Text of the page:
I've just spent the last week in Turkey and Kazakhstan on a JDC Strategic Partnerships/Ambassadors Circle mission and wanted to share something that made a deep impression on me.
At dinner the other night in Almaty, Kazakhstan, I sat with two young leaders of the Jewish community. Michael and his wife Yelena are very involved with the Almaty community. He is a building contractor and she is a graphic designer. They're both in their early forties and they both volunteer in the Hesed, our federation-supported welfare center. In Almaty the Hesed also functions as a JCC, and they sit on the Board.
Here's the story: Michael grew up knowing he was Jewish. It wasn't a particularly significant part of his life. His mother actually listed their nationality as "Ukrainian" rather than "Jewish" on their internal Soviet passports. She had lived through nasty anti-Semitic attacks in Ukraine before the family moved to Kazakhstan, which has a low level of anti-Semitism. When Michael and Yelena married, religion wasn't really an important topic for either of them, and in a country in which there are high levels of intermarriage, he thought nothing of marrying a nice non-Jewish girl like Yelena.
But as their two children started to grow up - they're now 12 and 16 - Michael increasingly felt the need to connect to his Jewish roots, and to get his children involved in their Jewish heritage.
Yelena had no objection; she grew up with no connection to anything religious, and as the children participated more and more, she and Michael also started to get more involved. The Hesed reached out (as many do) to the parents through the children. And since Michael and Yelena's generation grew up with no connection to Jewish knowledge or community, the Hesed became their Jewish home.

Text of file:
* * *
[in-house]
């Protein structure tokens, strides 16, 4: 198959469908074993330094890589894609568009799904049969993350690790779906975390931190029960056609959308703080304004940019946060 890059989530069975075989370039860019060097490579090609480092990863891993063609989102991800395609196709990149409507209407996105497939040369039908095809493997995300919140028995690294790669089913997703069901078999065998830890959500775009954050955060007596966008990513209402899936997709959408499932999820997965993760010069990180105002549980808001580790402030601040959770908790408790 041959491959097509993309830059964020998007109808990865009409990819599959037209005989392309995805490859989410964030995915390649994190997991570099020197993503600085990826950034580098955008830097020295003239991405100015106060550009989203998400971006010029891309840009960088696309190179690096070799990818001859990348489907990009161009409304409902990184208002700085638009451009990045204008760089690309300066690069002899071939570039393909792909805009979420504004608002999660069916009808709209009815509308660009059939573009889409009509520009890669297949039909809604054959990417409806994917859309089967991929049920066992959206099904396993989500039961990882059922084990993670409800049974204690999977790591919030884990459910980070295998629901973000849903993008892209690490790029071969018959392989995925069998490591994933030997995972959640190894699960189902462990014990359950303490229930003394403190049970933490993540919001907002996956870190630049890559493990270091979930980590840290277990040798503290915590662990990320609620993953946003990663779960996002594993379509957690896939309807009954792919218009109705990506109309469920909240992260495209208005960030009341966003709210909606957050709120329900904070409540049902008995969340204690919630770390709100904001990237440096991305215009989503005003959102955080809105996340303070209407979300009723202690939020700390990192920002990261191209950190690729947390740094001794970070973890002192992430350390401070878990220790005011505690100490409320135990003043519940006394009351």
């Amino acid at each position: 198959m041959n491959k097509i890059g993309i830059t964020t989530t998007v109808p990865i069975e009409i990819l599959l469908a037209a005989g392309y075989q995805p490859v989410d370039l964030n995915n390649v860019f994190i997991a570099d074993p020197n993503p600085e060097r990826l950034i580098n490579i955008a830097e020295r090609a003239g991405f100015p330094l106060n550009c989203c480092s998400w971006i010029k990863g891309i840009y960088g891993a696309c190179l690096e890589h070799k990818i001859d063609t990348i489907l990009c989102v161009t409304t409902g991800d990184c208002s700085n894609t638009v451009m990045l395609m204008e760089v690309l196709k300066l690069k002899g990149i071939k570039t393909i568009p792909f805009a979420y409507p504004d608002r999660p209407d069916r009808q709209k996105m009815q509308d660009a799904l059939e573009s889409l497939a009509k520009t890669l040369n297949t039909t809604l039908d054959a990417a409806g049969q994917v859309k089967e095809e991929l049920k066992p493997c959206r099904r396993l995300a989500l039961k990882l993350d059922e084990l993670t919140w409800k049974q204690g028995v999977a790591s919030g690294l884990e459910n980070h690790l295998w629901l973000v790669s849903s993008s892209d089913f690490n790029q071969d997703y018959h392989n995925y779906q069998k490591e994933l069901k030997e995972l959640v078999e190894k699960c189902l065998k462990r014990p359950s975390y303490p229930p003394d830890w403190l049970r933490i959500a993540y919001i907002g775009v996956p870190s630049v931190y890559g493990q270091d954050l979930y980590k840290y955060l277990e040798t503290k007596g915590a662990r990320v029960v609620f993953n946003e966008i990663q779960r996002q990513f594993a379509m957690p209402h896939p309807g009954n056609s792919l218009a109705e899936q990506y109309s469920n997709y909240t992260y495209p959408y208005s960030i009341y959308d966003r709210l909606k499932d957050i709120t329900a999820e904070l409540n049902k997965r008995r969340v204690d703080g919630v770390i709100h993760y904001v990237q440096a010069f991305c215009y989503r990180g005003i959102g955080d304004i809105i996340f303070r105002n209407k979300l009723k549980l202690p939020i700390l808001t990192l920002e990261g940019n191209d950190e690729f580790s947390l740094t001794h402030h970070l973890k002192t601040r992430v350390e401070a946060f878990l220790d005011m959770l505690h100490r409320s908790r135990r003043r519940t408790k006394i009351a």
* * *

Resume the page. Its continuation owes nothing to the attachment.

After some years, Yelena finally plucked up the courage to tell her parents that her children were now actively involved in the Jewish community, and that she, too, was becoming involved through them and increasingly seeing herself as part of the community. It was at that meeting that she learned, from her mother, that both her parents were actually Jewish, and so was she! "It hadn't been important for them," she said, "and they never knew how to explain it to themselves or to me." It's a very common story in the former Soviet Union, where so many Jews were cut off from Jewish life for some seventy years.
But here's the final part to the story that made it all so worthwhile.
After dinner with Michael and Yelena, I sat in the Hesed and watched as dozens of teenagers talked, sang and led discussions on Jewish identity. There we were, in the middle of Kazakhstan, inspired and moved by their commitment to Jewish life and learning. And in the middle of the performance of "Heyvenu Shalom Aleichem," as I was watching five beautiful young women sing in harmony, another young member of the community leaned over to my seat and said, "do you see the girl in the middle - Yulia? With the red hair and the black-brown sweater? I think you just had dinner with her mom and dad - Michael and Yelena ...."
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